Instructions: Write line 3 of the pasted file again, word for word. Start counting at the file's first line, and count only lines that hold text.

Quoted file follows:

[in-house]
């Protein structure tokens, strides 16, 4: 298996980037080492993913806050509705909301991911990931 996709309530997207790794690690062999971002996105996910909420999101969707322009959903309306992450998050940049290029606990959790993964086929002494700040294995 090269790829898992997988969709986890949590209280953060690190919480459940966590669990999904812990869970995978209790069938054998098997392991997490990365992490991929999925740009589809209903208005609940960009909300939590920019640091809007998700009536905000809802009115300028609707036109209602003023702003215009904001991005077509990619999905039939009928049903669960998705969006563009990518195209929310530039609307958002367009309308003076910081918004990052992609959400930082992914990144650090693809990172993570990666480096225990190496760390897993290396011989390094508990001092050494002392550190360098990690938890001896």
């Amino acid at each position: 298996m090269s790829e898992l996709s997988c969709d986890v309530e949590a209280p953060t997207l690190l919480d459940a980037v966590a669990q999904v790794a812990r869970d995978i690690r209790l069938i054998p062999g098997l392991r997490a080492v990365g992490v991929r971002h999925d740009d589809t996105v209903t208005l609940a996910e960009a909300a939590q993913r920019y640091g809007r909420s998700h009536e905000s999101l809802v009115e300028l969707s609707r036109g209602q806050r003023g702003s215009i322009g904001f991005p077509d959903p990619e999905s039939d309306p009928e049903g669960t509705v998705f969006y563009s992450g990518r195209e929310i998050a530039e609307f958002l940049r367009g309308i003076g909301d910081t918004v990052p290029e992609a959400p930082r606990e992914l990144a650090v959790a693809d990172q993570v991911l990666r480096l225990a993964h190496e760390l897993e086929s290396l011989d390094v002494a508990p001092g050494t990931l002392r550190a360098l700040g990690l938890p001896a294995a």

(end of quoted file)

């Amino acid at each position: 298996m090269s790829e898992l996709s997988c969709d986890v309530e949590a209280p953060t997207l690190l919480d459940a980037v966590a669990q999904v790794a812990r869970d995978i690690r209790l069938i054998p062999g098997l392991r997490a080492v990365g992490v991929r971002h999925d740009d589809t996105v209903t208005l609940a996910e960009a909300a939590q993913r920019y640091g809007r909420s998700h009536e905000s999101l809802v009115e300028l969707s609707r036109g209602q806050r003023g702003s215009i322009g904001f991005p077509d959903p990619e999905s039939d309306p009928e049903g669960t509705v998705f969006y563009s992450g990518r195209e929310i998050a530039e609307f958002l940049r367009g309308i003076g909301d910081t918004v990052p290029e992609a959400p930082r606990e992914l990144a650090v959790a693809d990172q993570v991911l990666r480096l225990a993964h190496e760390l897993e086929s290396l011989d390094v002494a508990p001092g050494t990931l002392r550190a360098l700040g990690l938890p001896a294995a």